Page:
The reasons Vokes was on the pitch was down to a third bit of luck for City when Ojo made his biggest contribution up to then with an innocuous looking challenge on Campbell which left the Stoke man hobbling badly as he made his way around the pitch with what looked like a knee injury which could keep him out for some time – Jacob Brown, who started the game as Stoke’s lone striker before switching to the wing with Vokes’ introduction was another injury victim as the home side’s squad strength was tested to the maximum.
After Smithies’ penalty save, I shouted plaintively at the screen “come on now City, do something!” (there may have been another word in there somewhere!), because, in an attacking sense, they had done next to nothing up until then. On reflection, that plea was aimed as much at our manager as the team because, with no sign of an improvement in the opening stages of the second half (in fact things were, if anything, were getting worse), the lack of substitutions was hard to understand.
When a change did come, it was down to an injury – Wilson had been struggling for a few minutes with what looked like a wrist or arm injury sustained thanks to a firm, but legal, challenge by James MacLean and eventually he went off to be replaced by Robert Glatzel.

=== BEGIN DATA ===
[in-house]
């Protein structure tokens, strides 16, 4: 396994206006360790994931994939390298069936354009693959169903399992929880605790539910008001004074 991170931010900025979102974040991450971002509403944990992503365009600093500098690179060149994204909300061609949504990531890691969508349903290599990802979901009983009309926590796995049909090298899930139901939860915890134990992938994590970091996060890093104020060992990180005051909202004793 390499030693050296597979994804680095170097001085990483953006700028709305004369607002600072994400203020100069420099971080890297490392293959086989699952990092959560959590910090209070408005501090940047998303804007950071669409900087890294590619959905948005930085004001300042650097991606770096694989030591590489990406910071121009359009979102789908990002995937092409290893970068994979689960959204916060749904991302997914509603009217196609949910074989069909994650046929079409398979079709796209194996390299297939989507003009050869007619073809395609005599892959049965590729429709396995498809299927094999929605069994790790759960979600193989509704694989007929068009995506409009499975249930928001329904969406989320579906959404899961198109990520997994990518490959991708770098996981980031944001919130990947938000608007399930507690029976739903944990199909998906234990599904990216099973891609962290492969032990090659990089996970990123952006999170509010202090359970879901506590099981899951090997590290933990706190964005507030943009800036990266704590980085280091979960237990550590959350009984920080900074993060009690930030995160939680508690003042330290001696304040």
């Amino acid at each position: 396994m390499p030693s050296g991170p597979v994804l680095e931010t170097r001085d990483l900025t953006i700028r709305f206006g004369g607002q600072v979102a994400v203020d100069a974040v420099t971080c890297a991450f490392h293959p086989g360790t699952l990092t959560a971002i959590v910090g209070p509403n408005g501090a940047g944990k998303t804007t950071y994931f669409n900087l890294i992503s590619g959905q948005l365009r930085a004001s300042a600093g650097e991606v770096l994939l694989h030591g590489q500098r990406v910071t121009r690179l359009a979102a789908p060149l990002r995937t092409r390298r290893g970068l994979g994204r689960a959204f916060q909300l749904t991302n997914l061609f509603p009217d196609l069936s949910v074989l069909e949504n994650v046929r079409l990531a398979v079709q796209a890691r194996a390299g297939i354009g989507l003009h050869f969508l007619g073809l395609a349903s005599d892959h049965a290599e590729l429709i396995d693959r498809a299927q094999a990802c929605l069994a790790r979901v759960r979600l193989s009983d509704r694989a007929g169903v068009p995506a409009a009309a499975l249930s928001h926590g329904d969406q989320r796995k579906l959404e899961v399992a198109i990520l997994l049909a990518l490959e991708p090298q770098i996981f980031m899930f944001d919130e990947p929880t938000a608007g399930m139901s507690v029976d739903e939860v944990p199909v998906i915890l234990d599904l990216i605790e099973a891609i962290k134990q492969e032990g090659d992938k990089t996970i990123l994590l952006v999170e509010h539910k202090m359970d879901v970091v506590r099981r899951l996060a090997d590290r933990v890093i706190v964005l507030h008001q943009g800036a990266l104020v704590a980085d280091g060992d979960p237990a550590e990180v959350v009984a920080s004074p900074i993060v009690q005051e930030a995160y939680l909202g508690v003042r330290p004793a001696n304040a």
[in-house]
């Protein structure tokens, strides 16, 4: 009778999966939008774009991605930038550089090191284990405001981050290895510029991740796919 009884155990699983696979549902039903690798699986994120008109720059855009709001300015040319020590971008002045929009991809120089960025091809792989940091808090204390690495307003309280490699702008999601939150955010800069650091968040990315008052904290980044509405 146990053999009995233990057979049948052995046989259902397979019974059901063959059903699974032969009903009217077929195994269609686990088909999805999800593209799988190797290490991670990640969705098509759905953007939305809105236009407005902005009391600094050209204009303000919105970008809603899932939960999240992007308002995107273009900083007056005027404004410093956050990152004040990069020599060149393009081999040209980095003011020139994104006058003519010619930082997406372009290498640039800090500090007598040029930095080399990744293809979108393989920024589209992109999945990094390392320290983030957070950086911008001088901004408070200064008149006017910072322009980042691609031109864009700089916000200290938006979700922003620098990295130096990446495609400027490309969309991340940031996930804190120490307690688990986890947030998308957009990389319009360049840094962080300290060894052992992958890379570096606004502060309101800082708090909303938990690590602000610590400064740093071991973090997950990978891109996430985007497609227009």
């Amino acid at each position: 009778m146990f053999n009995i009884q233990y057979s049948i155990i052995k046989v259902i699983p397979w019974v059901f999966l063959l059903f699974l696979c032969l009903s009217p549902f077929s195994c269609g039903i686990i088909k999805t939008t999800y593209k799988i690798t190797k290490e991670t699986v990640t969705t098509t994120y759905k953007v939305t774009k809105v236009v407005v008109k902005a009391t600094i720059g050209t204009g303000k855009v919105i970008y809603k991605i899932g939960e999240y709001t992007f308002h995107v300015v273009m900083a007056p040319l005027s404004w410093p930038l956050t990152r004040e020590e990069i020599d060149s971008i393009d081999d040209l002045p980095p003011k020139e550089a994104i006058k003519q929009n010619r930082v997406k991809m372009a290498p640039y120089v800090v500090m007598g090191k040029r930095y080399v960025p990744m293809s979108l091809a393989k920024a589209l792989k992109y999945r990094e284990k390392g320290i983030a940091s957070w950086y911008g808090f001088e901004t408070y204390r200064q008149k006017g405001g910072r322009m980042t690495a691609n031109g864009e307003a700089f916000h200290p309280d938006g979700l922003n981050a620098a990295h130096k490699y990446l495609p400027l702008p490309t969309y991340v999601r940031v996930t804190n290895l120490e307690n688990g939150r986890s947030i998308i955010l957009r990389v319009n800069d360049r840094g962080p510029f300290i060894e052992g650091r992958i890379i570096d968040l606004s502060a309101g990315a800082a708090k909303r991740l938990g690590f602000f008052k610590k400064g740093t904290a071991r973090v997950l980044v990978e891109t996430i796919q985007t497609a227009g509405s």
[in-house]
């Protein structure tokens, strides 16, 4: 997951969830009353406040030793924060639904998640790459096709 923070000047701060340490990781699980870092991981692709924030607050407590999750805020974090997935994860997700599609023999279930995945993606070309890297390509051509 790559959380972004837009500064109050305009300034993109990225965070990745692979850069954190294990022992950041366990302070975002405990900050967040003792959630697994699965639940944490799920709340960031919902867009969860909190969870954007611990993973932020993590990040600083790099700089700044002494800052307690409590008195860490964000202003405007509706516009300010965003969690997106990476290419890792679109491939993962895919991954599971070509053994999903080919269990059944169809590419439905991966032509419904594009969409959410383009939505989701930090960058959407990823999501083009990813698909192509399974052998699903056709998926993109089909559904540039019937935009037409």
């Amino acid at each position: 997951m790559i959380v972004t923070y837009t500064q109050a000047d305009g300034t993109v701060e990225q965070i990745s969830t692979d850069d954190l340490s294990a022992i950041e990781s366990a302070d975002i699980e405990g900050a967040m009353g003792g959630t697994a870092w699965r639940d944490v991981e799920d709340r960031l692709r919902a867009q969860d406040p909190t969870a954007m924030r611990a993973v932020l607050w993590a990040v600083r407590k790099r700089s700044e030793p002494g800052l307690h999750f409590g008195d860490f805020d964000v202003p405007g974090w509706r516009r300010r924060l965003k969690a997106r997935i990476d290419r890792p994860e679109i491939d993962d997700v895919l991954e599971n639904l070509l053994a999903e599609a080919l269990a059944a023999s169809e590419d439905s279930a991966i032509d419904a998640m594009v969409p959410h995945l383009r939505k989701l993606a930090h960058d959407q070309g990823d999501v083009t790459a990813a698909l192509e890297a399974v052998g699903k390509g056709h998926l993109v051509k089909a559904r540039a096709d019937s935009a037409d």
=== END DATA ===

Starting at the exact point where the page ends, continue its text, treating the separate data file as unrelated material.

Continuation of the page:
It would be wrong to suggest that Glatzel’s introduction single handedly changed the game, but he did start begin to do things that no one else had done for us up to then -for a start, he single handedly forced City’s first corner of the game.
When City are struggling to do anything in an attacking sense from open play, they rely greatly on their tried and trusted set piece game, but it had not been going well up to then against a home side that had only conceded two goals from set pieces all season.
The few free kicks City had gained in potentially dangerous areas had come to nothing, while the towel that had been available for Will Vaulks to use to dry the ball prior to one of his long throws had mysteriously disappeared around the twenty minute mark never to be seen again. Therefore, Vaulks’ throws were pretty hit and miss all night with far more of the latter than the former – the odd one would bounce around close to the Stoke goal, but it was always a home defender who was on hand to deal with it.
Now, with Wilson off, Joe Ralls was charged with taking his team’s first corner and, initially, it was easily repulsed, but the ball was only cleared as far as Bacuna who fed Ralls and this time the cross to the far post picked out an unmarked Glatzel who controlled the ball instantly before dispatching it past keeper Josef Bursik from around the corner of the six yard box.